The overall aim of this workshop is to begin building an understanding of the many and various ways that life can leave us wounded that is large enough, wide enough, and deep enough it enables us to generate the kind of capacity for supporting individual, family, community and cultural healing that we will need as we face the future.
Those who participate in this workshop bill be better able to
- Express a meaningful understanding of trauma in simple language that is compassionate, pragmatic, and that need not break our brain, yet enable us to generate maximum capacity for learning, connecting and healing.
- Appreciate the limitless ways that life can leave us wounded, and the infinite variety of how that very unhealed woundedness manifests in uniquely personal ways.
- Begin to identify our own need for healing.
- Appreciate and identify how unhealed trauma-woundedness manifests in the ways we tend to shape our world, especially in our relationships, in our teams, workplaces and institutions and in our culture.
- Turn our attention away from categorizing to ways we can support healing individuals, families, groups, communities, cultures, peoples and at societal level.
- Play our part in building a world that leaves us less wounded and less often.
- Work in ways that support growing our collective capability to heal ourselves, and each other at individual, family, group, communities, cultures, peoples, and societal levels.
This workshop will not seek to offer a definition of “trauma”: what trauma is and what trauma isn’t.
We believe that attempting to do so is futile and restricting, and more often than not results in more people being left traumatized by how they experience life; experience support from services; and also hinders and even prevents healing.
It also prevents us finding and treating ways we can support individuals, groups, families and whole communities in healing.
This excludes and silences so many of us; and especially those who need support most.
It denies us support and it disables our whole society society from moving toward collective healing.
We can make a different choice.
No amount of the kind of conversation we are having about trauma to date will heal us.
It will, and can only, result in more of what we have already: only those privileged few who have been deemed to be “just traumatized enough” are offered any kind of support at all.a
Two Day Workshop:
Tue 25th & Wed 26th July 2023
9:30am to 5:00pm
Church of The Holy Trinity
Note: This workshop is in-person only.
Note: This workshop takes place on first floor- there are two flights of stairs.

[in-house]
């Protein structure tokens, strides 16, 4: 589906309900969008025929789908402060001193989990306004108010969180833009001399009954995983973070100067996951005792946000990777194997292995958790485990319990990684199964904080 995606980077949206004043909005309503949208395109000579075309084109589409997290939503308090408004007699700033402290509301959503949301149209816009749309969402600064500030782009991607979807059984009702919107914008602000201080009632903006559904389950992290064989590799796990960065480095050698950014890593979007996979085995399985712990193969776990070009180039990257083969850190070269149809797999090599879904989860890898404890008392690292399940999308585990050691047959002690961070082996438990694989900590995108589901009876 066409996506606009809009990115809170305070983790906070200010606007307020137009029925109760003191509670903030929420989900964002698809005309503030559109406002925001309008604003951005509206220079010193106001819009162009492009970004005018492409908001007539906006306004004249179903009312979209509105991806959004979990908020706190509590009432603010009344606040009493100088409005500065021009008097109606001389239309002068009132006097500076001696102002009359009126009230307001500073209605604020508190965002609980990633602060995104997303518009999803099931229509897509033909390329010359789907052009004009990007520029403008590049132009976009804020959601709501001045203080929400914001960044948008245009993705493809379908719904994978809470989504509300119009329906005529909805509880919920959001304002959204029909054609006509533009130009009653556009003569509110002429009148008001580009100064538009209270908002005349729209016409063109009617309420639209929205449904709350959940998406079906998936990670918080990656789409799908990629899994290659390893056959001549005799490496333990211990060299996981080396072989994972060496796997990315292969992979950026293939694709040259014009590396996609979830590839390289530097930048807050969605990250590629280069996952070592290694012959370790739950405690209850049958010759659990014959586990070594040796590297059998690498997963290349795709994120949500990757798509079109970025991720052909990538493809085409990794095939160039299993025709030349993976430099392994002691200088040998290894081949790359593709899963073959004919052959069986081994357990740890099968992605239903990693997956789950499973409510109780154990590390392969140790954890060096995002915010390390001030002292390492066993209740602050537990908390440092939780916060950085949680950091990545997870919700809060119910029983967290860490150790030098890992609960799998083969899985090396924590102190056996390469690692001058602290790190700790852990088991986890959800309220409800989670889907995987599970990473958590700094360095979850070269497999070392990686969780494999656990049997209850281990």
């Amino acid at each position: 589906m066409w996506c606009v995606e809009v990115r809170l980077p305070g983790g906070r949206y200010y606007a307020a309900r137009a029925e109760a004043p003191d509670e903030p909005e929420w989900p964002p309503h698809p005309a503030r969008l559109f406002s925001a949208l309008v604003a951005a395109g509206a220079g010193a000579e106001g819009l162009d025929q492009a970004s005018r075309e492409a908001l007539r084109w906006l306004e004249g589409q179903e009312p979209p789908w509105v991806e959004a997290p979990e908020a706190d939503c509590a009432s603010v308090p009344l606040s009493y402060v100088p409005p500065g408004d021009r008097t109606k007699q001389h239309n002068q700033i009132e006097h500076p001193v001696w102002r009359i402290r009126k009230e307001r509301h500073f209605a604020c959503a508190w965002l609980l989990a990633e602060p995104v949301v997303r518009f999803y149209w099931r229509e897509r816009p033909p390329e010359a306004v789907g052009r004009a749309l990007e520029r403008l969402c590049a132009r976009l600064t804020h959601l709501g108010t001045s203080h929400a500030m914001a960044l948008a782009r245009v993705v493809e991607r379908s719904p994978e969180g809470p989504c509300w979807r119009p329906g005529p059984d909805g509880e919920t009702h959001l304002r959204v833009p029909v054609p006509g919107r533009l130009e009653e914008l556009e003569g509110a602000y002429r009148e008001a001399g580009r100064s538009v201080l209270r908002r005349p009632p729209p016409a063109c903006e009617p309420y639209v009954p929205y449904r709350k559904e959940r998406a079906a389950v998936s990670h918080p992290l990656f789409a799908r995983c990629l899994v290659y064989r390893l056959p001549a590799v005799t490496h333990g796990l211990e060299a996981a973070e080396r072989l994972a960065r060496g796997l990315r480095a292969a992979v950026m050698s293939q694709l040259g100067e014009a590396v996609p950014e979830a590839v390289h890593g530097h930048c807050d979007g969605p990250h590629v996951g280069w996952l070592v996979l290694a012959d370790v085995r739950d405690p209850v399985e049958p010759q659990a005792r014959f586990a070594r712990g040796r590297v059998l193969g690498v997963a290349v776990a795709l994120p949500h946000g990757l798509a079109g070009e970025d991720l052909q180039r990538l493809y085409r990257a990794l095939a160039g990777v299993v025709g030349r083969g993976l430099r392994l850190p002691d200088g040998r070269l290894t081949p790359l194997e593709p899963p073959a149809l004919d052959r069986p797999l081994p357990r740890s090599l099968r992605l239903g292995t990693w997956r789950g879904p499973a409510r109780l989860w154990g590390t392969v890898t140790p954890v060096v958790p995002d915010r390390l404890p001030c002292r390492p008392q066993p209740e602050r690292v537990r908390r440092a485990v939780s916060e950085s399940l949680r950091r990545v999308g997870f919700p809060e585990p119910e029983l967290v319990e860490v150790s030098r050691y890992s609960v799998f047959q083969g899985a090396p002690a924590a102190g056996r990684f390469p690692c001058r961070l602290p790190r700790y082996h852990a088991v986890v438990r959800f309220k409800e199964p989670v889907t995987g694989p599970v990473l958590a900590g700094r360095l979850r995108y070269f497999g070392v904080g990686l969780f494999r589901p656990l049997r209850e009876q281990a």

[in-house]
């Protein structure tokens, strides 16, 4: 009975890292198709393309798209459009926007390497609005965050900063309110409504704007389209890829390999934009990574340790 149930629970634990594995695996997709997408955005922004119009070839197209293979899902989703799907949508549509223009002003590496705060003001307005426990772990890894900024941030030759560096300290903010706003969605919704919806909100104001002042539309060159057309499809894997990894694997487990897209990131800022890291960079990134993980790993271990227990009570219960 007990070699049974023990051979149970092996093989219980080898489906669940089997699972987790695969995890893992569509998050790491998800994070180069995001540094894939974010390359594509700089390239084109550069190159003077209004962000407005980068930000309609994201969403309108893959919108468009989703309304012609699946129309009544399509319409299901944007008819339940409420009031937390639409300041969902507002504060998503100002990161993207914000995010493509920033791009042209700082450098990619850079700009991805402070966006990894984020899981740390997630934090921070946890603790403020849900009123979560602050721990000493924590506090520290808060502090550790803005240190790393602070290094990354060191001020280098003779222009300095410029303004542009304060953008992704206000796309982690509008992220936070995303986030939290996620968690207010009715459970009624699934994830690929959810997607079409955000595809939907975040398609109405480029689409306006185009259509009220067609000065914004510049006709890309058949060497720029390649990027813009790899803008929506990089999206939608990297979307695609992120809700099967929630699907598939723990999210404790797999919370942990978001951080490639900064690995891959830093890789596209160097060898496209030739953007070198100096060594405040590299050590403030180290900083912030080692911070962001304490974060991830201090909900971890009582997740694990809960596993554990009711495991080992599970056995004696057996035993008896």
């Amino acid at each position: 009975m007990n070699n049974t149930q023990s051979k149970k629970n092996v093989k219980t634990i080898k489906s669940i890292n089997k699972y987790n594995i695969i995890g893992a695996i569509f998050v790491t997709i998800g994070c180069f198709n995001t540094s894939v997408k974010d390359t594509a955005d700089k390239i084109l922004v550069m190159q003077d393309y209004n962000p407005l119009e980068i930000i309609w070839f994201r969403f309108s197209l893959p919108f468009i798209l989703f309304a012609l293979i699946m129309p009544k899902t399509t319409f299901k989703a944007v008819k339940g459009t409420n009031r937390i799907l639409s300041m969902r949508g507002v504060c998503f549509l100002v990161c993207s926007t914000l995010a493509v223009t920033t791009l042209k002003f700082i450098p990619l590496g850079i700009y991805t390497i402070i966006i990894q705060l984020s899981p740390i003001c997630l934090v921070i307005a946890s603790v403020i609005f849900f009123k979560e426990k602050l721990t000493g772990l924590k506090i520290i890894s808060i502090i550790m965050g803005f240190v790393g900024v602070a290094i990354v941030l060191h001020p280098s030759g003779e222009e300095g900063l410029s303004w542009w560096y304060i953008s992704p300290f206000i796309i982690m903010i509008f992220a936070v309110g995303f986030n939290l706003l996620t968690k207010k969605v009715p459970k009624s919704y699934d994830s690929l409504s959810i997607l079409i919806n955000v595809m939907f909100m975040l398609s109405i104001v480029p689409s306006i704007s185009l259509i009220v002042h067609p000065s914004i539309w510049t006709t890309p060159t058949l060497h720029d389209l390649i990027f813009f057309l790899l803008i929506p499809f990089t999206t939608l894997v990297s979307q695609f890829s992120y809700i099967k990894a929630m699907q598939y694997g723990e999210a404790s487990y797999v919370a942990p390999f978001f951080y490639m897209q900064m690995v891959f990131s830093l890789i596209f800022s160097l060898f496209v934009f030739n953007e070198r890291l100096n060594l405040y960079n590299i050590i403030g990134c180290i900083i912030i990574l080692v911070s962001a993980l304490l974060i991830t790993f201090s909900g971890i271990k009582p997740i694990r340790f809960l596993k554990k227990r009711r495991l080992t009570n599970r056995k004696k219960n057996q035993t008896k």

Full description follows below: after the registration box.
Registration is Open
Limited Spaces. Register now online.
The mess we’re in…
The conversation around trauma is expanding faster that any of us can keep up with. Many are fighting to have their own pain and struggle included a trauma context.
Conversely, many others fight to resist that, claiming only they have knowledge, expertise, power, and authority to define what trauma is and what trauma is not. Some even going so far as dismissing the very real, living pain that others live with others as #nottrauma, or #notrealtrrauma.
This results in many – even the vast majority – of us being excluded from consideration that their own struggle-in-life is related to their experiences in life; and especially how they have been treated since whatever happened did happen; and more especially how they are treated when they seek support from services.
We only need be willing to open our eyes to see that it is plain as day that many of our institutions and services fail wholesale, the many who live with the woundedness of living as a human in this world that seems, daily, to be made by humans to be one that is less and less suited for humans to flourish.
And, much of the talk to date about “trauma informed is just some huge bunch of gold plated, gilt edged, utter, utter bollox.
And, more tragically, even many of those health services, and even more so, some of those claiming to be “trauma-informed” also fail us miserably, some even shamelessly.
No amount of more of the same will never be enough
No amount of more of the same will enable us to find a way out of this mess.
- No amount of more of the same power struggles between those institutions and individuals who claim sole right to define our pain will help us move towards finding and creating ways to heal our own pain, nor to find and create ways support each other in healing.